It isn’t just the one church I’ve been heartbroken by. It’s the Church. I’ve always had trouble with the Christian community and feeling like I fit in. Youth groups and Sunday school were agonizing for me on a social level. I never felt spiritually challenged or like issues that I was facing (like depression and anxiety) were being addressed at all. It seemed like curriculum for teens was based on gender stereotypes and the idea that young people have no attention spans or interest in depth. It didn’t really change as I got older; so many small groups for women met during the day and centered around motherhood or crafting. There’s nothing wrong with that, don’t get me wrong, but it is limiting. It just serves to confirm my long-held anxieties about not fitting in.

Those anxieties have gotten worse. Politics has been the defining battleground between me and the Church. I’ve discussed this a lot on my blog, about how religion and politics become one and the same, about how I’ve been personally attacked by people I trusted just because I don’t agree with their ideologies. These are fellow Christians. These are fellow Christians who do not see a problem with either directly or indirectly questioning my devotion to the faith based on my political beliefs. I may disagree strongly with conservative Republican ideas and question why people agree with them, but I would never- and have never – judged someone’s Christianity based on those ideas. It is a repulsive attack. I know I’m bitter about it. I know that holding on to bitterness hurts me, but I’m not holding on to it intentionally. It has become sort of this weird shield against getting too close to being disappointed by the Church again. If I expect people in the Church to judge me, I won’t be surprised. I don’t know how to find the balance between not getting hurt and not being bitter.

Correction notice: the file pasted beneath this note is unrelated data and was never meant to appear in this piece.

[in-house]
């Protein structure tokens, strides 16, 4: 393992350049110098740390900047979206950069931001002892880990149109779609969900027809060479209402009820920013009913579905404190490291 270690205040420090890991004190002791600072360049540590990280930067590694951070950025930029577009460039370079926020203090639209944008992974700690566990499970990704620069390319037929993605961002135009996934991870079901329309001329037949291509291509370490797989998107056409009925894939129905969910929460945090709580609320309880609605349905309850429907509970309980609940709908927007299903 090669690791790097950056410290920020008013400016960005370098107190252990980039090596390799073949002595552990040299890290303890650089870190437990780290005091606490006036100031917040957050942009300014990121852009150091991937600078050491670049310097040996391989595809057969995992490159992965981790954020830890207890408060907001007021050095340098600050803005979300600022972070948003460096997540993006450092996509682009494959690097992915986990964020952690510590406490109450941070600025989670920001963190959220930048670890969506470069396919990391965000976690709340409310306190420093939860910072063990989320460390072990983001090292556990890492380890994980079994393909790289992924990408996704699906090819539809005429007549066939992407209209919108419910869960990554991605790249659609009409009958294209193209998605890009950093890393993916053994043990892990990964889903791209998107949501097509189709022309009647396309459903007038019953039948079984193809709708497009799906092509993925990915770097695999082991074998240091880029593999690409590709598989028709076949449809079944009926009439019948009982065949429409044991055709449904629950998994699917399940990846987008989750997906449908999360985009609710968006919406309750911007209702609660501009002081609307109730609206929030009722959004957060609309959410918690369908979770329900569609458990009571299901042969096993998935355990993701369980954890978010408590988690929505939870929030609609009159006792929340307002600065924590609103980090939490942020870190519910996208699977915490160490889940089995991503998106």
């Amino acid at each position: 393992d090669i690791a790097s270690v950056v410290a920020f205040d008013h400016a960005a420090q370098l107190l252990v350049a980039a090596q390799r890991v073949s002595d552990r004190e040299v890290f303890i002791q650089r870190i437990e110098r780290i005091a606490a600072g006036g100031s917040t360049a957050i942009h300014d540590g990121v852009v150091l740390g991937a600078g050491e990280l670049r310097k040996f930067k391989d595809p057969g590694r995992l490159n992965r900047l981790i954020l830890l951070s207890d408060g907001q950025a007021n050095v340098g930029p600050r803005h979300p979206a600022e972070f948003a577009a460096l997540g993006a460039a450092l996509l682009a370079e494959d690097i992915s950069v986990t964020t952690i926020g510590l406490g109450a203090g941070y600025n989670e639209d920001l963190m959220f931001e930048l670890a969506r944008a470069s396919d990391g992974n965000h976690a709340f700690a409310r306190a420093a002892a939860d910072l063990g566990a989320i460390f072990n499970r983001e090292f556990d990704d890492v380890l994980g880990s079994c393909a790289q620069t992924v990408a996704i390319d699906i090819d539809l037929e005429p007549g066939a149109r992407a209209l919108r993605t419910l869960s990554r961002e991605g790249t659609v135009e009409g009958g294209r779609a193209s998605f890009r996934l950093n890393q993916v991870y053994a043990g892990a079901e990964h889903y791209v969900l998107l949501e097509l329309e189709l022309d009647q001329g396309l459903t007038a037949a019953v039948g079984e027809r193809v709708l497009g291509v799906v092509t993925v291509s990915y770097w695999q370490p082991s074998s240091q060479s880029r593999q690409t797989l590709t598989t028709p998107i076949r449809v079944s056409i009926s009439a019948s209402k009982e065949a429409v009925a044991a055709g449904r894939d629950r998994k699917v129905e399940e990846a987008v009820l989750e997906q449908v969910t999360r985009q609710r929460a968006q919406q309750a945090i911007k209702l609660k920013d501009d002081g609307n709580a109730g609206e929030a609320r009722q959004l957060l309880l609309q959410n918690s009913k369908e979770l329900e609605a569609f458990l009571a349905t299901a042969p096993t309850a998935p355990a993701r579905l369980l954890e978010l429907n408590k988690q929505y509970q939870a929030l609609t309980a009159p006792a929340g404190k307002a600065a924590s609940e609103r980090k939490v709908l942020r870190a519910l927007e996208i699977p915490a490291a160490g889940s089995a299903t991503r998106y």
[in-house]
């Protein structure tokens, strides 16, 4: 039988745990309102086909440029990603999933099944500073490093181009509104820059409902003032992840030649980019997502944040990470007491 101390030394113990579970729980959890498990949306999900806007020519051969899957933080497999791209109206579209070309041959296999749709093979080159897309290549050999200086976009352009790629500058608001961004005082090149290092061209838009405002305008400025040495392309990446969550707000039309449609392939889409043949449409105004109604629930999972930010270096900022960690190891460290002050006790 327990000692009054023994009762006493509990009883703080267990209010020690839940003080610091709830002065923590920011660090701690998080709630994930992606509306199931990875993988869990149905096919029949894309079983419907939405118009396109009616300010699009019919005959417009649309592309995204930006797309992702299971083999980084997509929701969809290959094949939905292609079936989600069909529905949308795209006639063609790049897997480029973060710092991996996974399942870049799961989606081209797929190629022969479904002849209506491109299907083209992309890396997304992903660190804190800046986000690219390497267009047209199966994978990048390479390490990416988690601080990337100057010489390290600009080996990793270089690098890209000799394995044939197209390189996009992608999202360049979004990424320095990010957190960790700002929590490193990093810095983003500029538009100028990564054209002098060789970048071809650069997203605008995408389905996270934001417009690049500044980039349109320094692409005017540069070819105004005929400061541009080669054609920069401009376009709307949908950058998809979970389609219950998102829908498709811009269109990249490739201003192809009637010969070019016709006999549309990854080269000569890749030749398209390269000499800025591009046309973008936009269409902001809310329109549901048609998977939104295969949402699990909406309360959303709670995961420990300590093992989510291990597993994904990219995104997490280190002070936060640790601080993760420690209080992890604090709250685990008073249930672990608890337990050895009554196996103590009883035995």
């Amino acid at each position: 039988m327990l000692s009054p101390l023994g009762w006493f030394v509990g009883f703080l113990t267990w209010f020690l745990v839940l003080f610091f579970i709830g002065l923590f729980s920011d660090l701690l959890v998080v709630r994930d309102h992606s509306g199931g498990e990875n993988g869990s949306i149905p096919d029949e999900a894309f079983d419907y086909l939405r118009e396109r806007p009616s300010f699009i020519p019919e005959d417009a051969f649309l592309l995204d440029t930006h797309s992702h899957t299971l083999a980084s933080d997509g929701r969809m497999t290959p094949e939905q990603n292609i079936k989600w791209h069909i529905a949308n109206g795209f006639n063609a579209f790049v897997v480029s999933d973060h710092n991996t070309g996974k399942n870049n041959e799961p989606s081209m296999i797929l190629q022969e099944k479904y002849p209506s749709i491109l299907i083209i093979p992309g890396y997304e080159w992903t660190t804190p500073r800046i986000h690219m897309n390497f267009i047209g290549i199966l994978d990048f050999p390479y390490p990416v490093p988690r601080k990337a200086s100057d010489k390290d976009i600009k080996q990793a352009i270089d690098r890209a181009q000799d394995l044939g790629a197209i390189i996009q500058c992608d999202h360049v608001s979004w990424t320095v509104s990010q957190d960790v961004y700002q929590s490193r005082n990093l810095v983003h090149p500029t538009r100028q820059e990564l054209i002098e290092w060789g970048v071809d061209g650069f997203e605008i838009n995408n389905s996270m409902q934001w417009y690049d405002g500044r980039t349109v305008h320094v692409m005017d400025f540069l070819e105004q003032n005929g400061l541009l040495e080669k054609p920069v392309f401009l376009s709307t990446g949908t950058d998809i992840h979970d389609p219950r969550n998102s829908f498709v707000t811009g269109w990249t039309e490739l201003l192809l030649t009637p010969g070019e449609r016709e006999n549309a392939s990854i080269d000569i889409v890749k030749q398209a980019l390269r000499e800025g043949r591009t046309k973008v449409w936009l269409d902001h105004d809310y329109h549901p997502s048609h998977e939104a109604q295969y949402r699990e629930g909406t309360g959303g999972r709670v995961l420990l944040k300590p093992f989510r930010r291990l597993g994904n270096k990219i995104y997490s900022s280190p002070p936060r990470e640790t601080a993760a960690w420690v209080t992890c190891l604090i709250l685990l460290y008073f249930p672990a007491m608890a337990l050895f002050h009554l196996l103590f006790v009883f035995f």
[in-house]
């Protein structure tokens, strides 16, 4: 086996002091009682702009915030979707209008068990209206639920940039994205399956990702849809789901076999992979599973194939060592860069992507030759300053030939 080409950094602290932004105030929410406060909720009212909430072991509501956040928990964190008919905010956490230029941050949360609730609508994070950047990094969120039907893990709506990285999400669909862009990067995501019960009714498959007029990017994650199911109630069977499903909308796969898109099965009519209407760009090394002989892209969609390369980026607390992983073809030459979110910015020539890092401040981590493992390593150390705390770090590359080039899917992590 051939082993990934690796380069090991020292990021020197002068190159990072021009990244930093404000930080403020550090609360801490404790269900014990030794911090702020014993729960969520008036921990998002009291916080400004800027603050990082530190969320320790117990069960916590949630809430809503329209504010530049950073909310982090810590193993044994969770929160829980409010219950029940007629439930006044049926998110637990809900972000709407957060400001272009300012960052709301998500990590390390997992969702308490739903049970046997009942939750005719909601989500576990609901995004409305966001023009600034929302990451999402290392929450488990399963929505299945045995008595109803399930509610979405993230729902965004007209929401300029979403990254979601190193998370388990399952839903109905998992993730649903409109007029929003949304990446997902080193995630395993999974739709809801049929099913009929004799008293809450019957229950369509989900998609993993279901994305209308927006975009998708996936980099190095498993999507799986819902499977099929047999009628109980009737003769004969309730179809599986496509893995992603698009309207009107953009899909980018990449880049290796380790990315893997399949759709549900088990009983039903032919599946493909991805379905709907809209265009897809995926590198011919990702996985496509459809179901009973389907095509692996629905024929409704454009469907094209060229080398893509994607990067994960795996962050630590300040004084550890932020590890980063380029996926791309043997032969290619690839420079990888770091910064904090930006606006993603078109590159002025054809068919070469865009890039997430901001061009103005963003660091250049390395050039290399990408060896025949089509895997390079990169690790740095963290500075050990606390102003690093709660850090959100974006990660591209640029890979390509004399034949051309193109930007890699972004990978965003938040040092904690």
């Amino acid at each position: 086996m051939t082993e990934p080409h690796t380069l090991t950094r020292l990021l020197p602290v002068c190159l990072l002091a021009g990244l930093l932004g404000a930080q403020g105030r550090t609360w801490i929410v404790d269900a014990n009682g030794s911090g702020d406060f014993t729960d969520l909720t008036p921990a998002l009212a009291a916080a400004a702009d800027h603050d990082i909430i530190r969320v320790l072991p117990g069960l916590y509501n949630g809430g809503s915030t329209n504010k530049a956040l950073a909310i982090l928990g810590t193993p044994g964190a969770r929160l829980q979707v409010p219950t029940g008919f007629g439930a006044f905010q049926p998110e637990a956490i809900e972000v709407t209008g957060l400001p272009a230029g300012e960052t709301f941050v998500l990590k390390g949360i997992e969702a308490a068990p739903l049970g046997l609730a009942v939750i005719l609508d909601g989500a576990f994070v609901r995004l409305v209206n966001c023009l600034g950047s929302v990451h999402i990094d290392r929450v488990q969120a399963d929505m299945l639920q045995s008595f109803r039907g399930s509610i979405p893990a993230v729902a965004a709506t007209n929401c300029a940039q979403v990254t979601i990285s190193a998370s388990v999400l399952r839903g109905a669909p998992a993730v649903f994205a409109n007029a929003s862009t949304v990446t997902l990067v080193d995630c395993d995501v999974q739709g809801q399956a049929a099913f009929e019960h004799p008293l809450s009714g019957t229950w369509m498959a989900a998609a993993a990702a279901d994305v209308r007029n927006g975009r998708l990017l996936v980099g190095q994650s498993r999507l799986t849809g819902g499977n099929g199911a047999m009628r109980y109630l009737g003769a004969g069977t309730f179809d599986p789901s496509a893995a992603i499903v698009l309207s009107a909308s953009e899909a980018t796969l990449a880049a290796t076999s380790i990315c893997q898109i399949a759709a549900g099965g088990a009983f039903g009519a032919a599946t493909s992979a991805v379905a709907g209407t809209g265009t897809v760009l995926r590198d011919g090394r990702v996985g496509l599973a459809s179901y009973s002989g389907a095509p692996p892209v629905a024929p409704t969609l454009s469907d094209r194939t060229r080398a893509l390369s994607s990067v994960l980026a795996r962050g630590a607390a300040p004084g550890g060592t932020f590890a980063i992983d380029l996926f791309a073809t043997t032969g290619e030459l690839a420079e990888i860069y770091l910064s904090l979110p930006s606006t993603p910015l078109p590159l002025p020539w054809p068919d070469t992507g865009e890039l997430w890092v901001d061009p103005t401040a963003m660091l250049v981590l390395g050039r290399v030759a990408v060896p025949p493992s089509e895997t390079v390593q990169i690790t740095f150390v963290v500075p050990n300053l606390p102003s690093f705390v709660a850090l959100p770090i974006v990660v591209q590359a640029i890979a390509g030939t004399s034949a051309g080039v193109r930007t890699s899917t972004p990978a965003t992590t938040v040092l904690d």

I’ve also been heartbroken by all the people in the Church who don’t say anything about the attacks against people who have different political beliefs. These are the people who don’t stand up against ostracization and subtle segregation. These are the people who think that ignoring someone’s beliefs is the same as accepting them. For me, my political beliefs are directly influenced by my faith, and I want people to know why and still respect me and see the value of our differences. I’m practically desperate for that acceptance. I think it’s why I’m so insistent on still dealing with people who have shown they aren’t going to open themselves to new ideas, who see my beliefs as dangerous or ungodly. I still want a church family, after everything that’s happened, but I’m terrified. I can’t tell who is going to be responsive to my beliefs or who will shut me out, either because they think I’ve strayed from the faith or because they just don’t want to deal with the conflicts of iron sharpening iron. There is no defining characteristic of that sort of thing. And in my experience, churches are more likely to be filled with the kind of people who would attack me, so is it any wonder I’m really cautious?